A Bolivian student at UCLA said entrepreneurship in Bolivia is more difficult than in the U.S. where he has now co-founded a successful portable phone charger company.
Alejandro Rioja, a fourth-year computer science student, is the co-founder and CEO of Flux Chargers, a phone charging startup that now sells chargers in more than 80 countries.
In Bolivia, it can be difficult to secure funding, Rioja said. However, in the U.S. obtaining funding is easier; the Flux Charger team was able to get $5,000 in funding after being accepted to the Startup UCLA Summer Accelerator.
The chargers have a lightweight design and store enough power to fully recharge a phone up to two times without being plugged into an outlet. Flux Chargers can also power cameras, iPads and any electronic device with a USB, microUSB or lightning port.
By the time they joined Startup UCLA, the Flux team already had a prototype of the charger, which they developed with a $20,000 out-of-pocket initial investment, Rioja said.
Rioja said the biggest challenge for Flux Chargers was getting their initial sales.
“To get started, I actually went to Santa Monica with a box of chargers and sold to complete strangers in person,” he said. “It allowed our brand to grow overseas, because a lot of people in Santa Monica are tourists.”
Now the Flux Charger team, which includes Max Bronstein, Flux’s chief strategist and and recent political science graduate with an entrepreneurship minor, and Kate Anoufrieva, Flux’s marketing head and a second-year business economics student, has created a parent company called Flux Ventures.
Flux Ventures houses three companies: Flux Chargers; Flux.La, a consulting firm which provides website consulting and marketing services and Flux Capital, an investment company which invests in the market and startups.
Flux is not Rioja’s first startup. As a high school student in Bolivia, he created a website that functioned similar to Craigslist and Yelp. Rioja said building a startup in the U.S. has been a completely different experience.
“Here you can incorporate online in a few minutes, but back home it’s a whole ordeal and you have to go through a lot of processes,” he said. “There’s a lot of corruption. Funding is very hard to find back home.”
Rioja also said he noticed a difference between the availability of resources for technology startups in Bolivia and the U.S.
“The mentality here is a lot more advanced than what we have back home,” he said. “Back home it’s only very early startups, but here there are much larger, harder projects. It’s also easier to find talent here; I mean everyone’s going to Silicon Valley.”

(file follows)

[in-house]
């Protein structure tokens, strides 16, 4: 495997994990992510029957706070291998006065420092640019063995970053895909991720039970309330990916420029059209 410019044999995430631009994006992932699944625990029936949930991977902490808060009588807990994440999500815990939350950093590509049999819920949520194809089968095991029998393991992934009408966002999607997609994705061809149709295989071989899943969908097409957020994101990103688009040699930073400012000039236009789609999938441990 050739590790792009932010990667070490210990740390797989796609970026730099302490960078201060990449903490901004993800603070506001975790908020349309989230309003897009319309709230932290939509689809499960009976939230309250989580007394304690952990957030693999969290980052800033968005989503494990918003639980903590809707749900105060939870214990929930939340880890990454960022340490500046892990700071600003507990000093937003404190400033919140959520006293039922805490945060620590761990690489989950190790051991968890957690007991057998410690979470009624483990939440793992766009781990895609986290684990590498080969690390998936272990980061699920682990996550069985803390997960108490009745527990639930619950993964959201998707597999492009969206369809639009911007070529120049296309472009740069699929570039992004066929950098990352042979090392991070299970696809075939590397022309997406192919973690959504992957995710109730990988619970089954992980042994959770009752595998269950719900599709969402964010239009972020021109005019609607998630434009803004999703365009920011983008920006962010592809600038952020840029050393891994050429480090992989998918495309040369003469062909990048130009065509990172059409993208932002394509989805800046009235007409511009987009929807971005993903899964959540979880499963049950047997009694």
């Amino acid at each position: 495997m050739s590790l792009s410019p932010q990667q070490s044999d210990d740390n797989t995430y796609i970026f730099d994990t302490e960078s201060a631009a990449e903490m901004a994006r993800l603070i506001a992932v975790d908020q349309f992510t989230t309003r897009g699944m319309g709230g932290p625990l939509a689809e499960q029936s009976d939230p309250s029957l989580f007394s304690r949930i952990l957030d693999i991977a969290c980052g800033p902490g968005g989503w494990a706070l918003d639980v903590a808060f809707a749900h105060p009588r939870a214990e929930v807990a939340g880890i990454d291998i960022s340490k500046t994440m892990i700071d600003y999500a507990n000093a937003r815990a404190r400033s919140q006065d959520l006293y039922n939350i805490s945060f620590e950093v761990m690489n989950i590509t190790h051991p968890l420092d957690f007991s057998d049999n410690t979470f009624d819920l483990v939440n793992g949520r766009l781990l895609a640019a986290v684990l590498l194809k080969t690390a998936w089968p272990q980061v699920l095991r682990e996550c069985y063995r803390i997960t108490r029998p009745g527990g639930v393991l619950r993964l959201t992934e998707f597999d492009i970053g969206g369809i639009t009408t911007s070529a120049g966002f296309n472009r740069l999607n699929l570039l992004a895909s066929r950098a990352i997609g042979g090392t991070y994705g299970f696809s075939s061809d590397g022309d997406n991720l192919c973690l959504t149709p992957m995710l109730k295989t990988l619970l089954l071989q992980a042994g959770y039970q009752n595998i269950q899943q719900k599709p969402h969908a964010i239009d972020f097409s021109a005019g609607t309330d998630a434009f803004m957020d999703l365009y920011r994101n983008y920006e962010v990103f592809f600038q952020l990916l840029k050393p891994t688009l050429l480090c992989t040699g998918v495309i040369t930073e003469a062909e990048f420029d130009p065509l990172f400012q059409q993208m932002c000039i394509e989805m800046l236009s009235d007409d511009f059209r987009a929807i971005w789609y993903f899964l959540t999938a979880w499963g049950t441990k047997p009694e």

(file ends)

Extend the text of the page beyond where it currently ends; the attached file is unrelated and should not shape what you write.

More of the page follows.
He credits his father’s construction company with giving him his first taste of entrepreneurship. Rioja also said he built his interest by reading books about business and used what he learned to design the charger.
Rioja and Miles Anthony, co-founder and chief product officer of Flux Chargers, said they decided to price their charger in between cheaper Chinese chargers and more expensive luxury chargers that made up the two sectors of the market.
“We created one of the very few chargers that is not a lipstick or a brick, with a thin design, and a logo, because … we wanted people to make the connection that this was our product,” Rioja said.
Anthony, a fourth-year mathematics and economics student, said working for the Flux company while completing his degree has been challenging, but he is proud of the product they have created and that they were able to find a good team.
“I love waking up every morning knowing that people in over 80 different countries have been able to use my product to solve a problem they experience,” he said.
Rioja said his dream for Flux Ventures is to have a portfolio of companies in various different industries, similar to Nestlé and Procter and Gamble.
“Flux Chargers will be launching wireless headphones, so we’ll become Flux Electronics by the end of the year,” he said. “On the marketing side we want to establish relationships with bigger clients, and on the investing side we want to do much bigger rounds.”
Rioja and Anthony said they plan to stay in Los Angeles after graduation in June, and hope to buy some property to set up company offices.
“It’s a big spectrum of emotions,” Rioja said. “We definitely are proud of what we’ve done so far, but there’s a lot more to be done.”